By MADISON HIRNEISEN
THE CENTER SQUARE STAFF REPORTER
(The Center Square) — A California state department responsible for administering tobacco tax funds to increase payments for certain types of health care provided by Medi-Cal has inadequately monitored provider payments, according to a new report from the California state auditor.
The audit, released Tuesday, overviewed the distribution and administration of Proposition 56 funds — a measure passed by voters in 2016 that increased taxes on cigarettes and other tobacco products. Prop. 56 added $2 in taxes per pack of 20 cigarettes and imposed an equal tax on other products like chewing tobacco and cigarettes, according to the report. At the time, supporters of Prop. 56 said the measure would improve public health by increasing the prices of tobacco products. They hoped higher prices would discourage use.
The tax increase generated $1.3 billion in tax revenue in 2020-2021 alone, and the majority of those funds — nearly $900 million — was used to “increase payments for certain types of health care, treatment and services provided under the Medi-Cal program,” according to the audit.
The Department of Health Care Services is responsible for administering the funds to healthcare providers, but auditors discovered that DHCS lacks the oversight necessary to ensure healthcare providers who deliver services to Medi-Cal beneficiaries “always receive the Proposition 56 supplemental payments to which they are entitled.” The review also found some providers may have engaged in fraud, as auditors found some managed care plans were unable to provide evidence that their providers performed certain medical procedures.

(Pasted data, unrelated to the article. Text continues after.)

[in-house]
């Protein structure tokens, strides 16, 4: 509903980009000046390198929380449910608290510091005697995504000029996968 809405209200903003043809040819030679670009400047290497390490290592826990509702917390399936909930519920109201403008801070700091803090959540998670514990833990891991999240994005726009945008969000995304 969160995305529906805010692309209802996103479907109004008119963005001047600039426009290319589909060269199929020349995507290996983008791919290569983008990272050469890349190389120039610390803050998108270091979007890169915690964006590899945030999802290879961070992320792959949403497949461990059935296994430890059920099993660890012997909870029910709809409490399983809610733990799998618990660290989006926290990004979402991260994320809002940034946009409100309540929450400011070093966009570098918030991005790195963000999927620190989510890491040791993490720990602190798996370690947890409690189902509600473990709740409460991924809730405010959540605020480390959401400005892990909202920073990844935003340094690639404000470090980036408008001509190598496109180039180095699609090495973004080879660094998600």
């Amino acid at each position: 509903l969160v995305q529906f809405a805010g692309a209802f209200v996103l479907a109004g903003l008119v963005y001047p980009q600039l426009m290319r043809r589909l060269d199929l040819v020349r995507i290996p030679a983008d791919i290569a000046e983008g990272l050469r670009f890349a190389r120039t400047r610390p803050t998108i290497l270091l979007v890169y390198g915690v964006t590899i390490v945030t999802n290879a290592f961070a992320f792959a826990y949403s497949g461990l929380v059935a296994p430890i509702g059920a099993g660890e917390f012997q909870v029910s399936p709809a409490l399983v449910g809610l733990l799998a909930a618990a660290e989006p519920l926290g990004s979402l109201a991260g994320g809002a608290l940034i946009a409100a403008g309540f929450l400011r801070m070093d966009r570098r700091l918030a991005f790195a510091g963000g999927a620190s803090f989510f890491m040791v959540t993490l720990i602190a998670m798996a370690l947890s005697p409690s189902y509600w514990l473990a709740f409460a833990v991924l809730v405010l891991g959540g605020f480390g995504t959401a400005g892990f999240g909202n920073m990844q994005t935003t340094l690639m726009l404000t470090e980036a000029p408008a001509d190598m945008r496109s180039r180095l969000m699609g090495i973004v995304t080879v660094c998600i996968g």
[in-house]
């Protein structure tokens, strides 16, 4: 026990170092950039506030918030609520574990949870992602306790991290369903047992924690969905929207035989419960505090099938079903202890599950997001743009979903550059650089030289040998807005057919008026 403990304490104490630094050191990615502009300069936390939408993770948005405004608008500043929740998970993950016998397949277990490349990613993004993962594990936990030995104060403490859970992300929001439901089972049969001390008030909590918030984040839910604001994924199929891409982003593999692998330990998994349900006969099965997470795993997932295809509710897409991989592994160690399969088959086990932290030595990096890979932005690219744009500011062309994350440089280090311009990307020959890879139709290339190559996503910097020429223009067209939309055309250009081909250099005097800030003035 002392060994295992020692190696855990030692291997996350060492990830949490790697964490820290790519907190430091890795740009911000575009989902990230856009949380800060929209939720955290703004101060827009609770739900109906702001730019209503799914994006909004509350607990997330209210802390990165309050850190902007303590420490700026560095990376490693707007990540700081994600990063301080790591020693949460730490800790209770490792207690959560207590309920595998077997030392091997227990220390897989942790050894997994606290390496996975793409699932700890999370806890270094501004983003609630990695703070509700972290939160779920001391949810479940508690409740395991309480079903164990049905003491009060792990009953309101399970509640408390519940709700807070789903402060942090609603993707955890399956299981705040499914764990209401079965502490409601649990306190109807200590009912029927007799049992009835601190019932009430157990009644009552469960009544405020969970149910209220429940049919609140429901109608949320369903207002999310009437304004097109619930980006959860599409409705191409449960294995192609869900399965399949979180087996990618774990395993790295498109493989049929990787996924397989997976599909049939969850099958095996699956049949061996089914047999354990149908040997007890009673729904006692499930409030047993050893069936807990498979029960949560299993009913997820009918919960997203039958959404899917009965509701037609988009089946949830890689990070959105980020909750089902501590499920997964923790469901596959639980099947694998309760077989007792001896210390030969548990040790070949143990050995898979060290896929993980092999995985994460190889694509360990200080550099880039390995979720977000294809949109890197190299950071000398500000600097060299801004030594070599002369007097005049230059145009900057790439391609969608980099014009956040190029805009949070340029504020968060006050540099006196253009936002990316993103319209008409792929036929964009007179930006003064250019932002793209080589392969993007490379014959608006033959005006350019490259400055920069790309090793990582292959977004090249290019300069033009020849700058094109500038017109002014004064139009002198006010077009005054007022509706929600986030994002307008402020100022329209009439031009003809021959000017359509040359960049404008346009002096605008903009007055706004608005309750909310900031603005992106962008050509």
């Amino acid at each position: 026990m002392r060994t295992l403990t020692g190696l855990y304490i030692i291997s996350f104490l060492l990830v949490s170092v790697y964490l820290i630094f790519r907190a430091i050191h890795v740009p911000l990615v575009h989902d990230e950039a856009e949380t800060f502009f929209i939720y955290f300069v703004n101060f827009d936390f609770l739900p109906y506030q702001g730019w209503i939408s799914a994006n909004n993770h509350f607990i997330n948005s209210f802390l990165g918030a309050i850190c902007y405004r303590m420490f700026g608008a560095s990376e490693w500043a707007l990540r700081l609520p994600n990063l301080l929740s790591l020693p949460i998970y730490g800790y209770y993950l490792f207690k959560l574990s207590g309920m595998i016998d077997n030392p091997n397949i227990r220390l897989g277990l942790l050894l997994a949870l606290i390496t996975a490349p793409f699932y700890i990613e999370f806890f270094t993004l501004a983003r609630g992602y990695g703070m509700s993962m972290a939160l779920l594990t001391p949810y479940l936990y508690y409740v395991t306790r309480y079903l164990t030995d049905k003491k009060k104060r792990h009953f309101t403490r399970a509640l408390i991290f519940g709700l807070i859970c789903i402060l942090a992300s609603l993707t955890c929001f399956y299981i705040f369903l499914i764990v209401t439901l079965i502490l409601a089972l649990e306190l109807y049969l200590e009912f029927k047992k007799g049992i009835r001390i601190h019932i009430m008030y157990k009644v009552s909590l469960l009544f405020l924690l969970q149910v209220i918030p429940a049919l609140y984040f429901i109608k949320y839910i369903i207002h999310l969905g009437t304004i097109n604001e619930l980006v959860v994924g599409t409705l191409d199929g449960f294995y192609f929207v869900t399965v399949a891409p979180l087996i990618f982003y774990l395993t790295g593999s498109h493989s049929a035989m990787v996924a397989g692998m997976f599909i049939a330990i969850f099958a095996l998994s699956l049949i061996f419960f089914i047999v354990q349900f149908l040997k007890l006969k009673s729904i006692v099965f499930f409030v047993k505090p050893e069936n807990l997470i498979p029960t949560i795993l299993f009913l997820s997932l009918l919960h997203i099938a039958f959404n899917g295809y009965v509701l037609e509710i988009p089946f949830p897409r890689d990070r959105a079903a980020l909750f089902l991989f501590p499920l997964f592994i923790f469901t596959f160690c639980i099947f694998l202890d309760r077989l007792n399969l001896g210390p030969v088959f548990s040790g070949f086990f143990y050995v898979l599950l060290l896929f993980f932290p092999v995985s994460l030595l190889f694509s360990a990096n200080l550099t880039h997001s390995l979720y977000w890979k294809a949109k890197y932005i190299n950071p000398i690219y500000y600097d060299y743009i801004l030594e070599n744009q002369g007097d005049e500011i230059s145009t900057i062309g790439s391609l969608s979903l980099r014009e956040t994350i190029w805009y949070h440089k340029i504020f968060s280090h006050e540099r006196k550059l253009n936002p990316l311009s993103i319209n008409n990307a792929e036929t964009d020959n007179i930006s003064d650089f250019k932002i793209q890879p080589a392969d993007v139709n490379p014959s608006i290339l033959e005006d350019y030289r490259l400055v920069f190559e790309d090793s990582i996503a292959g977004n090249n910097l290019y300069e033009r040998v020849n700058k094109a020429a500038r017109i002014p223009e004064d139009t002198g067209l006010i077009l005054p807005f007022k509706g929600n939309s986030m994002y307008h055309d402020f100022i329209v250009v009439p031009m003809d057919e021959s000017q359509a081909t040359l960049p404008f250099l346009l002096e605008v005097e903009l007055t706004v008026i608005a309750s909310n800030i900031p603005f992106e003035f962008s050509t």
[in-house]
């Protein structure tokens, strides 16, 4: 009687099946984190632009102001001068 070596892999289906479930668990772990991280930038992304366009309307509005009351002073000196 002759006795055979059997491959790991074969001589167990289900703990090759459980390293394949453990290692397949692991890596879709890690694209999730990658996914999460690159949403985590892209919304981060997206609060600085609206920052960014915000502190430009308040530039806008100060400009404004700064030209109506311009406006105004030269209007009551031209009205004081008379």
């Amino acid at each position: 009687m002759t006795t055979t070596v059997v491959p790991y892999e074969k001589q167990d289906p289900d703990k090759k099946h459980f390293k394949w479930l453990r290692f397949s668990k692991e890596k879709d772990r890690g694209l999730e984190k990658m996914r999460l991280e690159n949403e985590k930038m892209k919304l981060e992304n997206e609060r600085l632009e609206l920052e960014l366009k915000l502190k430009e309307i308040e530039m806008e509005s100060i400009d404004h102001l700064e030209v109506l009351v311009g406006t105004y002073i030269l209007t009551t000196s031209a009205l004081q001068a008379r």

On top of that, auditor’s reviews of fee-for-service claims by providers that received payments found DHCS paid out nearly $380,000 in Prop. 56 funds and other Medi-Cal funds to 14 providers that state and federal officials identified as ineligible.
“DHCS’s failure to promptly cease payments to these providers placed Medi‑Cal beneficiaries at unnecessary risk,” the audit states.
To address these issues identified and better protect Medi-Cal beneficiaries, auditors recommend that by June 2023, DCHS should investigate instances where care plans are unable to provide evidence that medical services were provided and require care plans to submit Medi-Cal beneficiary information in quarterly reports, among other recommendations.
On the legislative side, auditors recommend lawmakers consider amending state law to permit DHCS and boards that license Medi-Cal providers to execute agreements allowing boards to provide DHCS with timely information when Medi-Cal providers are arrested or investigated for allegations of fraud.
DHCS responded to each of the recommendations, outlining actions it is already taking or plans to take to make corrections. The department said it has updated its annual managed care plan audit program to test for compliance among managed care plans and require plans to submit health records confirming whether certain medical services were provided.
Madison Hirneisen covers California for The Center Square.